throughput                (mbbls/day)  26.4      18.5      24.2      21.6
 Ethanol
  production      (thousand litres/day) 600.1     305.9     624.6     313.7
----------------------------------------------------------------------------
----------------------------------------------------------------------------

/T/

Canadian Refined Products

Second Quarter

During the second quarter of 2008, we benefited from higher throughput at the Prince George refinery, which produces a high gasoline yield. However, earnings from sales of gasoline and diesel were lower than a year earlier due to lower sales volume and slightly lower margins. Sales volumes were down as a result of supply shortages from our third party refined product suppliers due to refinery outages. Ancillary income from convenience store and restaurant sales continues to grow.

Second quarter 2008 ethanol production increased 96% due to the start-up of the Minnedosa ethanol plant, which commenced operations at the end of 2007. This was offset by a 68% reduction in margins in 2008 due to the run up of corn prices, reduced demand and increases in natural gas prices.

During the second quarter of 2008, asphalt product margins were approximately 42% lower than a year earlier, partially offset by increased sales volumes. Asphalt margins were impacted by the increase in heavy crude oil feedstock costs. Additional value was captured in the quarter from higher volumes of residuals and distillates produced at the Lloydminster refinery and processed at the Lloydminster upgrader into low sulphur off-road diesel and synthetic crude oil.

Six Months

During the first half of 2008, earnings from gasoline and diesel were lower than the same period of 2007 as a result of the same factors affecting the second quarter. Earnings from ethanol sales were higher than the previous year as higher sales volume more than offset lower unit margins. Margins on asphalt products were lower than the same period in the previous year due to rising crude oil feedstock costs.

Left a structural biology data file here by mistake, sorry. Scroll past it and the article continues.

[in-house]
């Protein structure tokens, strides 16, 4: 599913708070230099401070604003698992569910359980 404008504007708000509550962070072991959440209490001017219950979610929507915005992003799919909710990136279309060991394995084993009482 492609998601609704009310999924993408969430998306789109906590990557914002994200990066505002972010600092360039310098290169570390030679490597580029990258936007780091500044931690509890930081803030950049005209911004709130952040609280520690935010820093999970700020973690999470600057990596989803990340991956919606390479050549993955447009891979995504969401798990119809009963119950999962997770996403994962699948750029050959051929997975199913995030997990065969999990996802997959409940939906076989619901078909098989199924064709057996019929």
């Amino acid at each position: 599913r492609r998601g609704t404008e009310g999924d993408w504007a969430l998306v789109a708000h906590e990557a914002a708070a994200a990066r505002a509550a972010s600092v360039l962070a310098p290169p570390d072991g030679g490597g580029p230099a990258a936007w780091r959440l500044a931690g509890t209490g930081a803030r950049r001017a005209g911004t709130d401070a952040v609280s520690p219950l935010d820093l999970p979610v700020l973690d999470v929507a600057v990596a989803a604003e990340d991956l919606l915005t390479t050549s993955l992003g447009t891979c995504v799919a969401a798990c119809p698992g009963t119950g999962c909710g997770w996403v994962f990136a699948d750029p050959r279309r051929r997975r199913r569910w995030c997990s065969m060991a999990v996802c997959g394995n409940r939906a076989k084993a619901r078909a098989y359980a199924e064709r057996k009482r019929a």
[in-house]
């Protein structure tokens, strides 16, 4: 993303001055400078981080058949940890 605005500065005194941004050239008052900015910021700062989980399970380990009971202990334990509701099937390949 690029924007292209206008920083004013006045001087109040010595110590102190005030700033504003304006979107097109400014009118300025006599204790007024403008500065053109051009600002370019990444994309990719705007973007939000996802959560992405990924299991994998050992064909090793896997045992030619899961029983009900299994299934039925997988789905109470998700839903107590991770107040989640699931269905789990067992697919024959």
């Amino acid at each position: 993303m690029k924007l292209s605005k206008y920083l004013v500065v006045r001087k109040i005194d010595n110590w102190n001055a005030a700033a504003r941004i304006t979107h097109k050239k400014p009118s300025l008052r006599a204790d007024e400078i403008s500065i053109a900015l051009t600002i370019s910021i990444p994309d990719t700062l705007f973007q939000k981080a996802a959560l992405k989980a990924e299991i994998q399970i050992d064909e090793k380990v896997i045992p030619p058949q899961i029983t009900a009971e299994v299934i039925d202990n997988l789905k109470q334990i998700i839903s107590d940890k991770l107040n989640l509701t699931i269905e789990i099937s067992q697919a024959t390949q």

/T/

----------------------------------------------------------------------------
U.S. Refining and Marketing Net                 Three months     Six months
 Earnings Summary                              ended June 30  ended June 30

(millions of dollars, except where indicated)           2008           2008
----------------------------------------------------------------------------
Gross refining margin                                 $  398         $  485
Processing costs                                         106            159
Operating and administration expenses                      1              2
Interest - net                                             -              1
Depreciation and amortization                             43             62